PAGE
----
image
image

image
image
 

HISTORY OF HILLSDALE COLLEGE

BY HON. JOHN C. PATTERSON, 1883

The institution has had an annual attendance of over five hundred students since it opened its doors at Hillsdale, and over thirteen thousand different students have received instructions in its classic halls. Twenty-four foreign missionaries have here been educated. Many of the former students, urged on by the lessons of self reliance so forcibly imparted by precept and example, are winning success and taking prominent positions in life. Undoubtedly, Hillsdale College has imparted more instruction, developed more heads and hearts, and has accomplished a greater work in the educational field than any other American institution in the same length of time on the same amount of money.
CONCLUSION
Only three of the men who were present at the July meeting at Franklin in 1844, and took a part in giving the enterprise organic shape, are now living. Rev. Chauncey Reynolds, of Hillsdale, Rev. Laurens B. Potter, of Lansing, and Rev. Henry S. Limbocker, of Manhattan, Kansas, are the only survivors. The five delegates from Calhoun quarterly meeting, who were prepared in that conference to say by their votes that the denomination should have a school within the State, have passed over to the majority. In Assyria, Barry county, is the grave of Deacon Joseph S. Blaisdell. Deacon Heman Cowles and Thomas Dunton were buried at Battle Creek. Elder Samuel Whitcomb, the father of the-enterprise, and Elder Elijah Cook, his co-laborer, are buried on Cook's Prairie. By their side lies Hon. Daniel Dunakin, the friend and champion of the college. They sleep near the little church where the society, organized by them nearly half a century ago, meets for worship. These fathers of the enterprise "builded better than they knew. " Hillsdale College is their monument. Let the thousands of young men and young women— now scattered all over the world—who have received the benefits of Hillsdale College, cherish the memories of those benefactors. The history of this pioneer college demonstrates to the world that a denominational school, without interfering with our State university or impairing its usefulness, can exist in Michigan and do a great work.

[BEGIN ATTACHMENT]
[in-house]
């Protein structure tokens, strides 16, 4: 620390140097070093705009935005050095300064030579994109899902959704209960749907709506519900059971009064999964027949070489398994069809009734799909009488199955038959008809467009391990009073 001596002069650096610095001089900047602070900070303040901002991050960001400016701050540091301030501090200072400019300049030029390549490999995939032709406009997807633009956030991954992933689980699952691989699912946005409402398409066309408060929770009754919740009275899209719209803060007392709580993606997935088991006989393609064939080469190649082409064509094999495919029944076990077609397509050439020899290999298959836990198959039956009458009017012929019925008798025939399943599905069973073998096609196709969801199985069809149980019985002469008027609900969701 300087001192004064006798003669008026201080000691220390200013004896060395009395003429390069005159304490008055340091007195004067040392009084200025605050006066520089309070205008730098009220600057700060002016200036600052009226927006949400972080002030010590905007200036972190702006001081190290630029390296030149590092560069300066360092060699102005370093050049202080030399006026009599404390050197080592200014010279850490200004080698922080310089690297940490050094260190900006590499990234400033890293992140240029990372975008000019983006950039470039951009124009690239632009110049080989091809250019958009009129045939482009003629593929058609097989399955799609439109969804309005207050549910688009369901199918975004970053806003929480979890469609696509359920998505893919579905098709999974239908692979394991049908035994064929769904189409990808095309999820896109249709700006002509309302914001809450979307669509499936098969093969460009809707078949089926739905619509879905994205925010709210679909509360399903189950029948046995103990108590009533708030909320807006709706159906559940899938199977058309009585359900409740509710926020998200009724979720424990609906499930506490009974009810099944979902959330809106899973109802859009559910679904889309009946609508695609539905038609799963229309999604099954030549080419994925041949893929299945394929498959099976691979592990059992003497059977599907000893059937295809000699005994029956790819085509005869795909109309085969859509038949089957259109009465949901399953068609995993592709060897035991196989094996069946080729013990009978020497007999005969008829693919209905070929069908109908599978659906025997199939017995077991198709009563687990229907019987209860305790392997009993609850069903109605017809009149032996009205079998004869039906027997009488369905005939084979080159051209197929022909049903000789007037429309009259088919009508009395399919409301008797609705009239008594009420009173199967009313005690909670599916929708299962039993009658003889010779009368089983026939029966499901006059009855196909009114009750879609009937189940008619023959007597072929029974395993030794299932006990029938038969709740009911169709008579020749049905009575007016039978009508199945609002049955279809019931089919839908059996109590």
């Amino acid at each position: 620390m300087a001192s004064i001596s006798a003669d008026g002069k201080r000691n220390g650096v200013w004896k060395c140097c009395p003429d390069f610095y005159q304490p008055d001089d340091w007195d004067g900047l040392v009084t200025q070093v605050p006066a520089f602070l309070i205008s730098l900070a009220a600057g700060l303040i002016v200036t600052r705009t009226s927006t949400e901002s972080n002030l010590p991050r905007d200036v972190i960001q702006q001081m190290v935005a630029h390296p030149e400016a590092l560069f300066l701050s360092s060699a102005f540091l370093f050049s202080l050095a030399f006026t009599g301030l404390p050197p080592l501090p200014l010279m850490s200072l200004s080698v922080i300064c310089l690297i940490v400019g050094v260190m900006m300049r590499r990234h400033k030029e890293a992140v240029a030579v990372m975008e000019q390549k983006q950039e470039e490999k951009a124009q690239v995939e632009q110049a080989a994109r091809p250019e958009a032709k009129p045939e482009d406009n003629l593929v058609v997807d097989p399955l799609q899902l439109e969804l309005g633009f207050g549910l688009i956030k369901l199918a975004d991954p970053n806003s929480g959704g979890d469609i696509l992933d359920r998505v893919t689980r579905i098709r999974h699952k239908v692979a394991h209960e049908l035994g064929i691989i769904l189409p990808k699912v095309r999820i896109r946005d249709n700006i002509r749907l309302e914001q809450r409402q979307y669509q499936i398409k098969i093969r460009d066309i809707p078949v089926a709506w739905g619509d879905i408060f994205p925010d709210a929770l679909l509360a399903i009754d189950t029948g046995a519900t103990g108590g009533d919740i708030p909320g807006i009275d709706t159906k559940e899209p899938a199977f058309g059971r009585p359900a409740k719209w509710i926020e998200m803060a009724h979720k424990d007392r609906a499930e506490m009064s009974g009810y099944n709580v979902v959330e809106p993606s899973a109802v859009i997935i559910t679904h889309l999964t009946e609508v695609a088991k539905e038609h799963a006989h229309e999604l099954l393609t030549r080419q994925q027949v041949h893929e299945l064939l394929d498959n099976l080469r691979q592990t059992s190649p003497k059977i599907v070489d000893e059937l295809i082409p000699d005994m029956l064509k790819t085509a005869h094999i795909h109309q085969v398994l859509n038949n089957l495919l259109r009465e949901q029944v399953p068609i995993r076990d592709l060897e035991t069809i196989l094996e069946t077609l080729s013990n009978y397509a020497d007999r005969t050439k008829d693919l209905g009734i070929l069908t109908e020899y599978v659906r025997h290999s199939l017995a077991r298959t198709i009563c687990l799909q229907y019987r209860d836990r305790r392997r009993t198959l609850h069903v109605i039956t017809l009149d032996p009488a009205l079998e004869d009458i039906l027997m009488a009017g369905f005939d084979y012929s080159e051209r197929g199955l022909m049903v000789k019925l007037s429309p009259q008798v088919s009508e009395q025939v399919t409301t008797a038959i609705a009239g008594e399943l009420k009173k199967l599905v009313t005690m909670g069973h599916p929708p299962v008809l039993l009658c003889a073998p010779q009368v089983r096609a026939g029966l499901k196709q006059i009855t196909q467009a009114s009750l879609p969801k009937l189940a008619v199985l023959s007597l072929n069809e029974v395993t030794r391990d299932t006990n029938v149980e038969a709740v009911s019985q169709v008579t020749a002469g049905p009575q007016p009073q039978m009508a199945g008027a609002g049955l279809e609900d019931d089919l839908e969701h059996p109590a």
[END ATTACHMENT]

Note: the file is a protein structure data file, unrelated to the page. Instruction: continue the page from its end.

EARLY MICHIGAN


Page 25


 






Please help us keep this site online and to continue to bring sites like this one.
Thank you



image
image
image

Site Map | Chapter Index | MICHIGAN
Saginaw ValleyII | Lucius Lyon | Michigan 1-5 | Michigan 6 | Michigan 7 | Michigan 8 | Michigan 9 | Michigan 19 | Michigan 11 | Michigan 12 | Michigan 13 | Michigan 14 | Michigan 15 | Michigan 16 | Michigan 17 |Indian Doctor | Reminiscences | 1787 | Questions | Settlement | Yerks
image